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Nightingale Garden

History of Nightingale Garden, Nightingale Avenue

Rebecca Jones (2023) has kindly provided this information about Nightingale garden:

Why ‘Nightingale’?

According to Jerry Lander’s local history of Queen Edith’s, the avenue, park, and bowling green, were named after Florence Nightingale, because the land was owned by St Thomas’ Hospital, London.

What was there before the park?

The surrounding land was probably drained after 1825 and looks (from maps and photos) like it was farmland before the 1960s.

History of the bowling green

We think the bowling green was created after 1962 but before 1968 (from aerial photos and maps in the local collection). It looks like it was built on farmland. The tall mixed hedge around the bowls area is relatively recent. According to someone who was an apprentice groundsman, it used to have a low fence around it. It is now a secured area with a rota of volunteers opening the gate each day.

Nightingale bowling green, date unknown

This picture is from a now deleted Facebook page on ‘Cambs bowls and it’s history’. Note, there was only a very short hedge around the green.

Nightingale bowling green date unknown

This picture is from the same source.

Bowls clubs at Nightingale

According to records in the local collection, two bowls clubs seem to have used the bowling green from at least 1971 to until at least 1989: Fulbourn, and Lilley’s (maybe, the staff club from Eaden Lilley department store). In 2014, Fulbourn had its own bowling green but it might be a different club. See also ‘timeline’ below.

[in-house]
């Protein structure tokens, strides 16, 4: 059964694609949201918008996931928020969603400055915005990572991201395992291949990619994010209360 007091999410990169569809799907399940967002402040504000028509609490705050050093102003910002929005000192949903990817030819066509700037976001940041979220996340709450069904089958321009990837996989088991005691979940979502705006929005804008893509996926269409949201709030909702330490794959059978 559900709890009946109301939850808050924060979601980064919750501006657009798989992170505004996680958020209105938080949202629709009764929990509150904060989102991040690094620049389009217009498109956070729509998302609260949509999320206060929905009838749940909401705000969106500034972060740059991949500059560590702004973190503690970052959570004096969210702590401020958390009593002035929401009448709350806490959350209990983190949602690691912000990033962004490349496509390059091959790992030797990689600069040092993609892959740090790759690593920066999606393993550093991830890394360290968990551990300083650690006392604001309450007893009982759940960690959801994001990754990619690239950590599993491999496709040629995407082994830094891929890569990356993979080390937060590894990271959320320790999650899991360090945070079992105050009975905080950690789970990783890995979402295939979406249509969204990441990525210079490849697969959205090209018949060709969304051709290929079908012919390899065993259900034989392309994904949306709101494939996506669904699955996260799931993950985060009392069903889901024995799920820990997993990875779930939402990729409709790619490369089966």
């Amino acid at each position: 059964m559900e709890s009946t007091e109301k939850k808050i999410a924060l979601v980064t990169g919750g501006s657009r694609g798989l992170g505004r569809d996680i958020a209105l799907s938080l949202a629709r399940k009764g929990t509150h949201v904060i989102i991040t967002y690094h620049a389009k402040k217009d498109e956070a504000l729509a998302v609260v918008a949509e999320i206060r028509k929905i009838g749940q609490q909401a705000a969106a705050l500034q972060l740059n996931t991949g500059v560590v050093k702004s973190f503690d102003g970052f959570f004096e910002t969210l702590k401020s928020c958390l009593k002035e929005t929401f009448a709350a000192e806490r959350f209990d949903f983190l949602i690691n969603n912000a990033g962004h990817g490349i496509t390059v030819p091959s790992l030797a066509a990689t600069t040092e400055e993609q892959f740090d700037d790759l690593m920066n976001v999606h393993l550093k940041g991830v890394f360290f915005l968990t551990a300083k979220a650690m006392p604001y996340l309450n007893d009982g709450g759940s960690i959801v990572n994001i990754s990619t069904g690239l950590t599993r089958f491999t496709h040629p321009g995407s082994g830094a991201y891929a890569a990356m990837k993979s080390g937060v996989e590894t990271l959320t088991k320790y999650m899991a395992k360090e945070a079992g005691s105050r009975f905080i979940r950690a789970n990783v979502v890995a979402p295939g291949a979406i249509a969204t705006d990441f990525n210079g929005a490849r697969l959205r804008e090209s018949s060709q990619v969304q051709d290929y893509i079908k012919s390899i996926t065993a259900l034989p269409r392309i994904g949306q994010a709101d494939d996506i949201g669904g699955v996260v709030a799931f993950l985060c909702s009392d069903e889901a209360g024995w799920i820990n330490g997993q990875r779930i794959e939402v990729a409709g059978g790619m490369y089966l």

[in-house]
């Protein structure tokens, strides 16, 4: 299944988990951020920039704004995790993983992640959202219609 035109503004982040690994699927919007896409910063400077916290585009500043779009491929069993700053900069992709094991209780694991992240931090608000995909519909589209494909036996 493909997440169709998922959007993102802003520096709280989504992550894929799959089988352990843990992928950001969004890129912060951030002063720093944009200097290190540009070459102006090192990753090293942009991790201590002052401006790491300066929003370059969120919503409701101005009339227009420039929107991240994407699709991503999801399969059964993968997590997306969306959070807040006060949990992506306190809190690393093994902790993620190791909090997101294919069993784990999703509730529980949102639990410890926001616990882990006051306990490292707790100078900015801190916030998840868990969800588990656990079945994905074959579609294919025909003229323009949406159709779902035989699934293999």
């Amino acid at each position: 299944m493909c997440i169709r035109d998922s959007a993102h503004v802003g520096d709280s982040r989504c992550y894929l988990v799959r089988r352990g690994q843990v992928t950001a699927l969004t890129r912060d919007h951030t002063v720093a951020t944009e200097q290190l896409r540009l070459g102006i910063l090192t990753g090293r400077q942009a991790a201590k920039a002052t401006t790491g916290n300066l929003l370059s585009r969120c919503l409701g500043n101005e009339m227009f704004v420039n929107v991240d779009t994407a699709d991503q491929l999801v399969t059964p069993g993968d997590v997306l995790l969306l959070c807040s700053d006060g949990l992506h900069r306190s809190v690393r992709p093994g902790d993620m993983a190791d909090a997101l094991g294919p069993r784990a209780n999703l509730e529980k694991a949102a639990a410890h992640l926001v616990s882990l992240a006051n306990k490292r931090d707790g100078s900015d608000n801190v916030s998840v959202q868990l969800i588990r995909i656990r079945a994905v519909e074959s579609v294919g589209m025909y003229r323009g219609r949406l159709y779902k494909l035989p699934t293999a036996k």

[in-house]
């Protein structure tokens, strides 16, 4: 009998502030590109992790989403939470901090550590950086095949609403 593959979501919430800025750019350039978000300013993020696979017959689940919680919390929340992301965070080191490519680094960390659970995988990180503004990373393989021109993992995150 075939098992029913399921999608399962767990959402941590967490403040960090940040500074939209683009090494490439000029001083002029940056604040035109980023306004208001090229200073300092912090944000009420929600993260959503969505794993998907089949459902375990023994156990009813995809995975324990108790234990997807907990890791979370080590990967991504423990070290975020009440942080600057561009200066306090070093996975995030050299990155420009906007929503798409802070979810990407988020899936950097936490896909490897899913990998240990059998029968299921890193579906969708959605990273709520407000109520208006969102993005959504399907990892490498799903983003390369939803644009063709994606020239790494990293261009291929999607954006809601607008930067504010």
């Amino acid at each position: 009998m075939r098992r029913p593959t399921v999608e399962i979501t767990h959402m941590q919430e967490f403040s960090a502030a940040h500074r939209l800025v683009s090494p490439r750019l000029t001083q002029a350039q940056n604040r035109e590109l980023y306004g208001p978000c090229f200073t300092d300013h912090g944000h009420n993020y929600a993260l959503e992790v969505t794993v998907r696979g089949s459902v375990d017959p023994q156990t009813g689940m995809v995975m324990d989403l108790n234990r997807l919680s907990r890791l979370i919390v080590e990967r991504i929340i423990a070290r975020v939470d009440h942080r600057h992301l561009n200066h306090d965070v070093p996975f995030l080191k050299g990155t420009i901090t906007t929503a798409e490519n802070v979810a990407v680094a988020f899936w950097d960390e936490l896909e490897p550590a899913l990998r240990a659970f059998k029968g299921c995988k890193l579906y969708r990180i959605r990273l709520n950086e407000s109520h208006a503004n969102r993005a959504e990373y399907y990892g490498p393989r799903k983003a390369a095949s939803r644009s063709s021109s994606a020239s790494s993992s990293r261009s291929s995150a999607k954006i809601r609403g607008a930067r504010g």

Timeline of the park and bowls club based on information available at the Cambs Collection:

Bowls clubs handbook 1927: no listing for ‘Queen Edith’s Bowling Green’ or ‘Fulbourn’ and ‘Lilley’s’

Bowls clubs handbook 1941: no listing for ‘Queen Edith’s Bowling Green’ or ‘Fulbourn’ and ‘Lilley’s’

Tues 18 September 1951, In Cambridge Evening News ‘Cherry Hinton Green Wedge’ new land for housing.

Map for 1960. Park not on the map, some houses on Fendon Way. No Nightingale Avenue yet.

Bowls clubs handbook 1961: no listing for ‘Queen Edith’s Bowling Green’ or ‘Fulbourn’ and ‘Lilley’s’.

Aerial photo 1962 (No. 5664530). Boundaries of park there, small trees in some areas, looks like a games pitch in the centre, no pavilion, playground or bowls green.

Map for 1968/9. Park on map, with pavilion and bowling green, Nightingale Avenue and more housing.

Bowls clubs handbook 1971: ‘Queen Edith’s Bowling Green’ used by ‘Fulbourn’ and ‘Lilley’s’

27 October 1972. CEN. Application by Nightingale Avenue resident for the recreation ground [doesn’t name it] to be locked at night refused.

Bowls clubs handbook 1973: ‘Queen Edith’s Bowling Green’ used by ‘Fulbourn’ and ‘Lilley’s’

Map for 1973. Park is on the map, as today.

1974. Parks Dept records – facilities. ‘Queen Edith’s Recreation. Pavilion – postwar; Two dressing rooms; Toilets, inside; Large room; Kitchen and public toilet; Car park; Tennis, hard; Bowls; Kick-about football; Rugby; Swings; See-saw; Roundabout; Swing-boat; Log piles.’

Bowls clubs handbook 1974, 1975: ‘Queen Edith’s Bowling Green’ used by ‘Fulbourn’ and ‘Lilley’s’

Bowls clubs handbook 1977: ‘Queen Edith’s Bowling Green’ used by ‘Fulbourn’ and ‘Lilley’s’

Bowls clubs handbook 1979: ‘Queen Edith’s Bowling Green’ used by ‘Fulbourn’ and ‘Lilley’s’

Bowls clubs handbook 1989 (most recent): ‘Queen Edith’s Bowling Green’ used by ‘Fulbourn (contact: E Menick)’ and ‘Lilley’s (contact: RJ Mallabon)’.

15 March 2003, Cambridge News. ‘Arthur Roberts, secretary of the Queen Edith’s Bowls Club, says the new season is around the corner and new members are always welcome. You can be any age from nine upwards, experienced or novice. The club plays at Nightingale Avenue and further information can be sought from Arthur…’